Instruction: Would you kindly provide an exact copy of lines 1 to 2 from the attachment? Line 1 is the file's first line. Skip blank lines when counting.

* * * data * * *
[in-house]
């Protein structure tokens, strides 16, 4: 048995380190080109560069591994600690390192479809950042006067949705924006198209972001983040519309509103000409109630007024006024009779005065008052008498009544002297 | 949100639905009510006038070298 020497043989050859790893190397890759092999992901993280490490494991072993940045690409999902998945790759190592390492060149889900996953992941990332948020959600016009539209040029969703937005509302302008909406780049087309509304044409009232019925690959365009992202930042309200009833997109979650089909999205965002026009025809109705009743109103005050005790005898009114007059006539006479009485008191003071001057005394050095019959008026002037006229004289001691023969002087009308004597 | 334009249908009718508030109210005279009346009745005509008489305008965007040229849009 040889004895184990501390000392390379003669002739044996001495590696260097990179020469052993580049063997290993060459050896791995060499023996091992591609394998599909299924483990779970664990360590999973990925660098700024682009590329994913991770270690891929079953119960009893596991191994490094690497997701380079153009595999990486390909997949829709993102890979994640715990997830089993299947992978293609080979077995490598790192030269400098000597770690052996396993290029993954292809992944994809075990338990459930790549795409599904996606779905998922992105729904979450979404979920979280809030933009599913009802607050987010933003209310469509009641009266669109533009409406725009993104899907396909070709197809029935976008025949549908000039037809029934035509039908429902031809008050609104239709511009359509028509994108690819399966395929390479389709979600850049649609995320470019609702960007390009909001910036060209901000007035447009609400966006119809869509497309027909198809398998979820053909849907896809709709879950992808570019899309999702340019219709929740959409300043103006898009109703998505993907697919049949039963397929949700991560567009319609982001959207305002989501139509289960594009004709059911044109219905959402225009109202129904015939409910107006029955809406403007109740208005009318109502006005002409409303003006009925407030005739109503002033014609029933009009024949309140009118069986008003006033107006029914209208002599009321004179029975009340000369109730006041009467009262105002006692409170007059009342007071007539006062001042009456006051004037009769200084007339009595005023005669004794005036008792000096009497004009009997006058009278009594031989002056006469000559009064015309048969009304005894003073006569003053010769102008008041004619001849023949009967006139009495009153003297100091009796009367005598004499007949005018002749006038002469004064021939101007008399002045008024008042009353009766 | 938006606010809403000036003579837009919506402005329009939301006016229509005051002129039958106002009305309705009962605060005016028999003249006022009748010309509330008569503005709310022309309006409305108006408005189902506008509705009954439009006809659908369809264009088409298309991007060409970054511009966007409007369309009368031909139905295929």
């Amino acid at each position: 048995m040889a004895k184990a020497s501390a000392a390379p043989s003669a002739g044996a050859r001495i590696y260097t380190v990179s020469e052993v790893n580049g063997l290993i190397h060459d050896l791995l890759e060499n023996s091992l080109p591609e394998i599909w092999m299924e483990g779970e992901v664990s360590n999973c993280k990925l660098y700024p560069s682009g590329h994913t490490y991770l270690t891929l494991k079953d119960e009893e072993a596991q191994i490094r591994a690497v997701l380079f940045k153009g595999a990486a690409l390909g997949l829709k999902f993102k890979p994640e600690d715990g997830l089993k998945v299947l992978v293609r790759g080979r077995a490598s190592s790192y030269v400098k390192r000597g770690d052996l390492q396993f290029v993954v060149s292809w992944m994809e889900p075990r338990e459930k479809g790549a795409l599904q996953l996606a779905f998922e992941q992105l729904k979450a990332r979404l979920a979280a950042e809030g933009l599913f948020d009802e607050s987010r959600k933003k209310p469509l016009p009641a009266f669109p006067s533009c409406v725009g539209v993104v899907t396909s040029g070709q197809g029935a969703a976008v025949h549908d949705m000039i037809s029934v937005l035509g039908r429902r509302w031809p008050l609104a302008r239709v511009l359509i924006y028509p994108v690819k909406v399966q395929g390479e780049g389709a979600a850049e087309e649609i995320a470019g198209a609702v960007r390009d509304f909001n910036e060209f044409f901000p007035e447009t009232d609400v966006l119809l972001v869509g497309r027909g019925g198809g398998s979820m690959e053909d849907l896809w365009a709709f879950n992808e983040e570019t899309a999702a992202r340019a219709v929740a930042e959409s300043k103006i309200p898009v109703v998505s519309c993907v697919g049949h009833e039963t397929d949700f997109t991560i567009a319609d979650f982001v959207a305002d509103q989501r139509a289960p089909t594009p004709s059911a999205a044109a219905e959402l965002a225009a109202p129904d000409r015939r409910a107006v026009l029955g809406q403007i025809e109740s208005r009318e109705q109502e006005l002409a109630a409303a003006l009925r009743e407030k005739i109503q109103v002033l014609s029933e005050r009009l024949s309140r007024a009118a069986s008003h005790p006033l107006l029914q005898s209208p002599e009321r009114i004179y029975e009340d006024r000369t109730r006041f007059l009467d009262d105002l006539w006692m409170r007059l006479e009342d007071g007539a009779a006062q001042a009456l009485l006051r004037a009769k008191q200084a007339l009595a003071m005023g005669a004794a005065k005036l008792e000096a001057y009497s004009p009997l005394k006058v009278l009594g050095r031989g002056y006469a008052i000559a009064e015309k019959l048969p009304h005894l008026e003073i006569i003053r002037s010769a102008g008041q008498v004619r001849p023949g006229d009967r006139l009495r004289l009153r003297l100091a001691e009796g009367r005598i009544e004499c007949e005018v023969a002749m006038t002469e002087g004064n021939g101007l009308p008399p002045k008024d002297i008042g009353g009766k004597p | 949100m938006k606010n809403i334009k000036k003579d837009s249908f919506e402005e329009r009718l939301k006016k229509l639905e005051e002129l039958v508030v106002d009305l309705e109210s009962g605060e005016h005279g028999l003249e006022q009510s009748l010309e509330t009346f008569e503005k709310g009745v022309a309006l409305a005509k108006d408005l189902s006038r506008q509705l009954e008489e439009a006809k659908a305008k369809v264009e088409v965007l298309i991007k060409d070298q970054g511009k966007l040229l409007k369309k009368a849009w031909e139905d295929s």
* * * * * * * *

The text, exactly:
[in-house]
């Protein structure tokens, strides 16, 4: 048995380190080109560069591994600690390192479809950042006067949705924006198209972001983040519309509103000409109630007024006024009779005065008052008498009544002297 | 949100639905009510006038070298 020497043989050859790893190397890759092999992901993280490490494991072993940045690409999902998945790759190592390492060149889900996953992941990332948020959600016009539209040029969703937005509302302008909406780049087309509304044409009232019925690959365009992202930042309200009833997109979650089909999205965002026009025809109705009743109103005050005790005898009114007059006539006479009485008191003071001057005394050095019959008026002037006229004289001691023969002087009308004597 | 334009249908009718508030109210005279009346009745005509008489305008965007040229849009 040889004895184990501390000392390379003669002739044996001495590696260097990179020469052993580049063997290993060459050896791995060499023996091992591609394998599909299924483990779970664990360590999973990925660098700024682009590329994913991770270690891929079953119960009893596991191994490094690497997701380079153009595999990486390909997949829709993102890979994640715990997830089993299947992978293609080979077995490598790192030269400098000597770690052996396993290029993954292809992944994809075990338990459930790549795409599904996606779905998922992105729904979450979404979920979280809030933009599913009802607050987010933003209310469509009641009266669109533009409406725009993104899907396909070709197809029935976008025949549908000039037809029934035509039908429902031809008050609104239709511009359509028509994108690819399966395929390479389709979600850049649609995320470019609702960007390009909001910036060209901000007035447009609400966006119809869509497309027909198809398998979820053909849907896809709709879950992808570019899309999702340019219709929740959409300043103006898009109703998505993907697919049949039963397929949700991560567009319609982001959207305002989501139509289960594009004709059911044109219905959402225009109202129904015939409910107006029955809406403007109740208005009318109502006005002409409303003006009925407030005739109503002033014609029933009009024949309140009118069986008003006033107006029914209208002599009321004179029975009340000369109730006041009467009262105002006692409170007059009342007071007539006062001042009456006051004037009769200084007339009595005023005669004794005036008792000096009497004009009997006058009278009594031989002056006469000559009064015309048969009304005894003073006569003053010769102008008041004619001849023949009967006139009495009153003297100091009796009367005598004499007949005018002749006038002469004064021939101007008399002045008024008042009353009766 | 938006606010809403000036003579837009919506402005329009939301006016229509005051002129039958106002009305309705009962605060005016028999003249006022009748010309509330008569503005709310022309309006409305108006408005189902506008509705009954439009006809659908369809264009088409298309991007060409970054511009966007409007369309009368031909139905295929």